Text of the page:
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Speed & The Line

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I learned something about myself this weekend that I would like to change. The thing that I would like to change is my understanding about how speed influences the line.

According to my soon-to-be-former understanding, the line can be taken at a certain speed that we will call X.  I know that X works because I see other riders taking the turn at that pace.  In my process of determining reference points I slow quite a bit and take that turn at a speed below X, referred to as Y [ X - n = Y ].

Once I've found my line and associated reference points, I find it emotionally difficult to move my speed much above Y + 15%, which can still be as much as 65% below X.

I need something to chew on to help me understand how a line can work at Y, Y+15% and also X.

BTW, the numbers given above aren't arbitrary but are approximate.



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My entry speed is where I spot the biggest delta. I could probably roll on harder as well. I think better confidence in my turning may help with entry.

I don't think I've ever actually run wide in any well executed turn but I have had the experience of blowing through a turn, being late turning or feeling unable to turn and then SRs fire up to get on the binders when I should just turn the darned thing.

To share a success, I have once decided to go in deeper from full throttle, got on the brakes, still wasn't slow enough (or so I thought), got off the brakes and turned the bike. That was before I knew there was a such thing as Quick Turn or before I had the "courage" to try trail braking from those speeds. Considering I'd just seen Abraham, Moses, Jesus and Muhammad and I didn't want to see them on a motorcycle again, so I had resolved to not do that again. Those series of decisions, misunderstood has now become a barrier.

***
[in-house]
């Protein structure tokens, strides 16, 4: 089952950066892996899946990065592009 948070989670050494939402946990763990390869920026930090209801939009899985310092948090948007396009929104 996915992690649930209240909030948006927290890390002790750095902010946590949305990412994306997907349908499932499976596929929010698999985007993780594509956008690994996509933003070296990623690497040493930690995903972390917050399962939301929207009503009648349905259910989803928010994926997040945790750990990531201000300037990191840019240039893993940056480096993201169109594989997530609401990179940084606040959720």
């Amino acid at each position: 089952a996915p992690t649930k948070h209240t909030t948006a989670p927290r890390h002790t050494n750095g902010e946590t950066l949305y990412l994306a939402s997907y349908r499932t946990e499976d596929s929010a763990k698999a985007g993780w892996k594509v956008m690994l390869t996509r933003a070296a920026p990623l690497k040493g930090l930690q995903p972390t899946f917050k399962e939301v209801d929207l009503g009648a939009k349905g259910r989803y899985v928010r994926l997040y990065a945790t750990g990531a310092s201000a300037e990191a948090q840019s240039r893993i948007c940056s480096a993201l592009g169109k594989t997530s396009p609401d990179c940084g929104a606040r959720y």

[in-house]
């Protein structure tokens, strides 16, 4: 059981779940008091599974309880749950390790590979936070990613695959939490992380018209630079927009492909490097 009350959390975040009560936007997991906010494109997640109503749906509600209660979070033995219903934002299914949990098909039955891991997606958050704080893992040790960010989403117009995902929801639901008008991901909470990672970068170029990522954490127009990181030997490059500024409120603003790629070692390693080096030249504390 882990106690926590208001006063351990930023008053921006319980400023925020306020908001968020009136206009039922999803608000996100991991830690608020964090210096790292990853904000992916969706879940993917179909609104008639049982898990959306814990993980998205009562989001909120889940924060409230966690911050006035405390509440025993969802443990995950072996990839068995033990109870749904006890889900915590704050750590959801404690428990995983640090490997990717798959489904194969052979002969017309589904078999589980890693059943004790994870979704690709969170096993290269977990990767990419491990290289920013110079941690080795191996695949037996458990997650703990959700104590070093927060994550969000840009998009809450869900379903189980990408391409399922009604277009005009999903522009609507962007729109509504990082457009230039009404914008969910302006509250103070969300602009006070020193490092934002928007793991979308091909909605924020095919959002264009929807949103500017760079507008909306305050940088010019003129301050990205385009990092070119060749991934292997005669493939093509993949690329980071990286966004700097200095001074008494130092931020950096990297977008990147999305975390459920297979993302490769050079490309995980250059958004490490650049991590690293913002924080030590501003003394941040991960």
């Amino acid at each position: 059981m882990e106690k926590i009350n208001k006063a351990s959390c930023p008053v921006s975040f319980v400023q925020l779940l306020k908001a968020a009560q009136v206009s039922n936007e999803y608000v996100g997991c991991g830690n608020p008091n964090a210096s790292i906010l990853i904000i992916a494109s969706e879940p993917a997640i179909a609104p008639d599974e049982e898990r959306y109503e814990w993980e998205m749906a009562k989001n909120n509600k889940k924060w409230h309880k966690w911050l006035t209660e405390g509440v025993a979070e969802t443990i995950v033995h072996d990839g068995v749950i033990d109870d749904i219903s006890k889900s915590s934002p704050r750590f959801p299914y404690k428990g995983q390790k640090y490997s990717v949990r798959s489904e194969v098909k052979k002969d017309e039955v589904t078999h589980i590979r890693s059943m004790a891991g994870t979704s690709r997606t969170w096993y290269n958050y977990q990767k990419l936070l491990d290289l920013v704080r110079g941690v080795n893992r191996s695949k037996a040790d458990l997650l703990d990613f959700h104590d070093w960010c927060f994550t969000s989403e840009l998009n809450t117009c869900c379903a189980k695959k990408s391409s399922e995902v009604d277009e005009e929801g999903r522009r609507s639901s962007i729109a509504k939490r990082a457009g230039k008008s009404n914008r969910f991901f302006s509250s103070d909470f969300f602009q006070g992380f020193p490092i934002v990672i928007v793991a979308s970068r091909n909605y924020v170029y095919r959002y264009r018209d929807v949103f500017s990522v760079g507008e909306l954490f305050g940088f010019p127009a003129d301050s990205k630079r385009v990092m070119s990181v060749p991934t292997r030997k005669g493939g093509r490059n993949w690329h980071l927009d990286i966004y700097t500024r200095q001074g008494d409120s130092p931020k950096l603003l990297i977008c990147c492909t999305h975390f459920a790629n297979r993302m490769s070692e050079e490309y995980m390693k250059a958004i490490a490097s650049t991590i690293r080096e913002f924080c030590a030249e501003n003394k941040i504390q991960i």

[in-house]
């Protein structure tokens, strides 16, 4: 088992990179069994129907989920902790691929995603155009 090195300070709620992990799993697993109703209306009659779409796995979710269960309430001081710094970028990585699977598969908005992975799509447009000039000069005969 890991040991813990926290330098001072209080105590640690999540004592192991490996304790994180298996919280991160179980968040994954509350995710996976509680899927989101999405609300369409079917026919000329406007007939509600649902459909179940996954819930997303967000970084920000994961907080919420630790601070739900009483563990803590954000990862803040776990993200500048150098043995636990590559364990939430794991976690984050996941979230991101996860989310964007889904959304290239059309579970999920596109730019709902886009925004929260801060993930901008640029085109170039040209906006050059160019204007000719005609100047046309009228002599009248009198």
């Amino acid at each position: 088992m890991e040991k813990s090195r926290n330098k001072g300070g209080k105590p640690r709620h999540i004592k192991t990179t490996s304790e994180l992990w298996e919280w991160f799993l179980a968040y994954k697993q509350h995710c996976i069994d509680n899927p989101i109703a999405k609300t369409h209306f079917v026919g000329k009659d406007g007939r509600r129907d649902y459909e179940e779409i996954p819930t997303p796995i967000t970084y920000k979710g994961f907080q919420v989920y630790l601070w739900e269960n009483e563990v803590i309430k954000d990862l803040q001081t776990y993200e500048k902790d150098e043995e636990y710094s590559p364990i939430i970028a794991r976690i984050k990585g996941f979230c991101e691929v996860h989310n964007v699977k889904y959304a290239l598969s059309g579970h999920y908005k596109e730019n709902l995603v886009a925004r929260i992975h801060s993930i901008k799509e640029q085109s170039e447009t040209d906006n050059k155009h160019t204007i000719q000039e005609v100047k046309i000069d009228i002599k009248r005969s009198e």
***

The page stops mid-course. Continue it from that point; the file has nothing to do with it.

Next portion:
What are the steps to make a new decision about turn entry speed?

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Let's focus on a single corner to work on. Pick the one that seems the most off to you on entry speed. Recall your approach to the turn - what are you looking at, and for how long? Were you able to do the wide view drill at your school, and were you able to maintain your wide view consistently for that particular turn? 

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Okay here's a related question: I have some attention on it but I think the solution lies in learning to QT. Should I still bring it up?